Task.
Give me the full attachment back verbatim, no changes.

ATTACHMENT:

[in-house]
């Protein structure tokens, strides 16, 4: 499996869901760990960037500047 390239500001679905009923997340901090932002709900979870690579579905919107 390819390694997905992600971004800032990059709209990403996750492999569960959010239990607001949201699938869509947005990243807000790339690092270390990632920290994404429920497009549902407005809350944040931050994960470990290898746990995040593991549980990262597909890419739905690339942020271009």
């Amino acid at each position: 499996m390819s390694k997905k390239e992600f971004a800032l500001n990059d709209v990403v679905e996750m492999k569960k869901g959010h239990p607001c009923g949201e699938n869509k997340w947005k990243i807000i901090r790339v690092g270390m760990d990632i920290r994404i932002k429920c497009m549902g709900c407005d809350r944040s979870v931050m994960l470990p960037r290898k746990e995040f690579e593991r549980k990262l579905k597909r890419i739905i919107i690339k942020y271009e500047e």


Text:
[in-house]
């Protein structure tokens, strides 16, 4: 499996869901760990960037500047 390239500001679905009923997340901090932002709900979870690579579905919107 390819390694997905992600971004800032990059709209990403996750492999569960959010239990607001949201699938869509947005990243807000790339690092270390990632920290994404429920497009549902407005809350944040931050994960470990290898746990995040593991549980990262597909890419739905690339942020271009």
């Amino acid at each position: 499996m390819s390694k997905k390239e992600f971004a800032l500001n990059d709209v990403v679905e996750m492999k569960k869901g959010h239990p607001c009923g949201e699938n869509k997340w947005k990243i807000i901090r790339v690092g270390m760990d990632i920290r994404i932002k429920c497009m549902g709900c407005d809350r944040s979870v931050m994960l470990p960037r290898k746990e995040f690579e593991r549980k990262l579905k597909r890419i739905i919107i690339k942020y271009e500047e």